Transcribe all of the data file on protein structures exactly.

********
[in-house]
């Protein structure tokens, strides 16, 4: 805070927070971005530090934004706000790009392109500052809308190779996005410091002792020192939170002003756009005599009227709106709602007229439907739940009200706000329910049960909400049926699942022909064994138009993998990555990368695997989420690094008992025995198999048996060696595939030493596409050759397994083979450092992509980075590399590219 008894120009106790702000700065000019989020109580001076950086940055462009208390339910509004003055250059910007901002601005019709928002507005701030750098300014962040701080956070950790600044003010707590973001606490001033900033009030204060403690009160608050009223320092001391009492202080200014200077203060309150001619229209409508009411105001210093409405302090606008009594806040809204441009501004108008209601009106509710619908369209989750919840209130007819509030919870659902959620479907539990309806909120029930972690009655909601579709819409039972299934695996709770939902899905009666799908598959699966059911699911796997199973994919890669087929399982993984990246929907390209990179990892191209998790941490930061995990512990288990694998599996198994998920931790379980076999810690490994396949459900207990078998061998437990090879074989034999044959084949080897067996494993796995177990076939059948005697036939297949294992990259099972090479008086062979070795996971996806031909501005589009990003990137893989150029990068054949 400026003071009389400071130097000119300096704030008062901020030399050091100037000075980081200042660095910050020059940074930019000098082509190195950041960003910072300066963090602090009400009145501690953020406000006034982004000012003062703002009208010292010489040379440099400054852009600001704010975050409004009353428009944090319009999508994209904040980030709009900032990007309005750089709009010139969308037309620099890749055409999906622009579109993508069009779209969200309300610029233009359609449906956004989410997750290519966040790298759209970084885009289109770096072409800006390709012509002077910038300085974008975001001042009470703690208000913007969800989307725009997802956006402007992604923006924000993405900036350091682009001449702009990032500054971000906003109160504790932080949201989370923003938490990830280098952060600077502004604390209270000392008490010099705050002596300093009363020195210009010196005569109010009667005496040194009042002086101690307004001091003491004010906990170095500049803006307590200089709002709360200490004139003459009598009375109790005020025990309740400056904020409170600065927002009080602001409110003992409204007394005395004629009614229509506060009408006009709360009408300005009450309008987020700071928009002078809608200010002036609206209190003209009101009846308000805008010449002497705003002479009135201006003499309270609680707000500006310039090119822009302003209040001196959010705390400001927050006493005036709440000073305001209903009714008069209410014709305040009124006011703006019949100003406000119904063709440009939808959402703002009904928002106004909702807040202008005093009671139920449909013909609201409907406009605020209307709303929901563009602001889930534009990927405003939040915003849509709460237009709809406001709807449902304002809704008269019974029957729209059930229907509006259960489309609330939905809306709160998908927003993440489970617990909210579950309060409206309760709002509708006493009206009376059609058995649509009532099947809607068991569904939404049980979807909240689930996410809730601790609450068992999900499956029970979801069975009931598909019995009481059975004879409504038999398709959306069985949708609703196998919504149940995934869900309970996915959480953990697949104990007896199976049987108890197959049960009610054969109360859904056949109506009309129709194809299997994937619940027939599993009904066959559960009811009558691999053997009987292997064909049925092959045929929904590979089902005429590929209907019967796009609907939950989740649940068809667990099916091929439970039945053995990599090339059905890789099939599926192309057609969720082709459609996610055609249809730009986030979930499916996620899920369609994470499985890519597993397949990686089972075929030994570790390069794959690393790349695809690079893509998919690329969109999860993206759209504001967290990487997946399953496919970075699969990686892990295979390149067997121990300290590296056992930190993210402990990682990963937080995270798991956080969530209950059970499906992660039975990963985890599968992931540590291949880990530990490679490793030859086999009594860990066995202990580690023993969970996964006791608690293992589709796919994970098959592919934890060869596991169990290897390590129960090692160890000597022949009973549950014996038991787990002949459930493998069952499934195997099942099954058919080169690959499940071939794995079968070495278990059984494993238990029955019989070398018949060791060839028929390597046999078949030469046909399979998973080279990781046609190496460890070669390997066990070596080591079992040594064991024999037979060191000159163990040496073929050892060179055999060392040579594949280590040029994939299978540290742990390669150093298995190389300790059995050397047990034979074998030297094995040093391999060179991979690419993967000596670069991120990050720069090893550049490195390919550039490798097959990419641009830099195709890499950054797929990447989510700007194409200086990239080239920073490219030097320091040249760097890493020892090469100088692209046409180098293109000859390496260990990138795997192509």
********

[in-house]
């Protein structure tokens, strides 16, 4: 805070927070971005530090934004706000790009392109500052809308190779996005410091002792020192939170002003756009005599009227709106709602007229439907739940009200706000329910049960909400049926699942022909064994138009993998990555990368695997989420690094008992025995198999048996060696595939030493596409050759397994083979450092992509980075590399590219 008894120009106790702000700065000019989020109580001076950086940055462009208390339910509004003055250059910007901002601005019709928002507005701030750098300014962040701080956070950790600044003010707590973001606490001033900033009030204060403690009160608050009223320092001391009492202080200014200077203060309150001619229209409508009411105001210093409405302090606008009594806040809204441009501004108008209601009106509710619908369209989750919840209130007819509030919870659902959620479907539990309806909120029930972690009655909601579709819409039972299934695996709770939902899905009666799908598959699966059911699911796997199973994919890669087929399982993984990246929907390209990179990892191209998790941490930061995990512990288990694998599996198994998920931790379980076999810690490994396949459900207990078998061998437990090879074989034999044959084949080897067996494993796995177990076939059948005697036939297949294992990259099972090479008086062979070795996971996806031909501005589009990003990137893989150029990068054949 400026003071009389400071130097000119300096704030008062901020030399050091100037000075980081200042660095910050020059940074930019000098082509190195950041960003910072300066963090602090009400009145501690953020406000006034982004000012003062703002009208010292010489040379440099400054852009600001704010975050409004009353428009944090319009999508994209904040980030709009900032990007309005750089709009010139969308037309620099890749055409999906622009579109993508069009779209969200309300610029233009359609449906956004989410997750290519966040790298759209970084885009289109770096072409800006390709012509002077910038300085974008975001001042009470703690208000913007969800989307725009997802956006402007992604923006924000993405900036350091682009001449702009990032500054971000906003109160504790932080949201989370923003938490990830280098952060600077502004604390209270000392008490010099705050002596300093009363020195210009010196005569109010009667005496040194009042002086101690307004001091003491004010906990170095500049803006307590200089709002709360200490004139003459009598009375109790005020025990309740400056904020409170600065927002009080602001409110003992409204007394005395004629009614229509506060009408006009709360009408300005009450309008987020700071928009002078809608200010002036609206209190003209009101009846308000805008010449002497705003002479009135201006003499309270609680707000500006310039090119822009302003209040001196959010705390400001927050006493005036709440000073305001209903009714008069209410014709305040009124006011703006019949100003406000119904063709440009939808959402703002009904928002106004909702807040202008005093009671139920449909013909609201409907406009605020209307709303929901563009602001889930534009990927405003939040915003849509709460237009709809406001709807449902304002809704008269019974029957729209059930229907509006259960489309609330939905809306709160998908927003993440489970617990909210579950309060409206309760709002509708006493009206009376059609058995649509009532099947809607068991569904939404049980979807909240689930996410809730601790609450068992999900499956029970979801069975009931598909019995009481059975004879409504038999398709959306069985949708609703196998919504149940995934869900309970996915959480953990697949104990007896199976049987108890197959049960009610054969109360859904056949109506009309129709194809299997994937619940027939599993009904066959559960009811009558691999053997009987292997064909049925092959045929929904590979089902005429590929209907019967796009609907939950989740649940068809667990099916091929439970039945053995990599090339059905890789099939599926192309057609969720082709459609996610055609249809730009986030979930499916996620899920369609994470499985890519597993397949990686089972075929030994570790390069794959690393790349695809690079893509998919690329969109999860993206759209504001967290990487997946399953496919970075699969990686892990295979390149067997121990300290590296056992930190993210402990990682990963937080995270798991956080969530209950059970499906992660039975990963985890599968992931540590291949880990530990490679490793030859086999009594860990066995202990580690023993969970996964006791608690293992589709796919994970098959592919934890060869596991169990290897390590129960090692160890000597022949009973549950014996038991787990002949459930493998069952499934195997099942099954058919080169690959499940071939794995079968070495278990059984494993238990029955019989070398018949060791060839028929390597046999078949030469046909399979998973080279990781046609190496460890070669390997066990070596080591079992040594064991024999037979060191000159163990040496073929050892060179055999060392040579594949280590040029994939299978540290742990390669150093298995190389300790059995050397047990034979074998030297094995040093391999060179991979690419993967000596670069991120990050720069090893550049490195390919550039490798097959990419641009830099195709890499950054797929990447989510700007194409200086990239080239920073490219030097320091040249760097890493020892090469100088692209046409180098293109000859390496260990990138795997192509």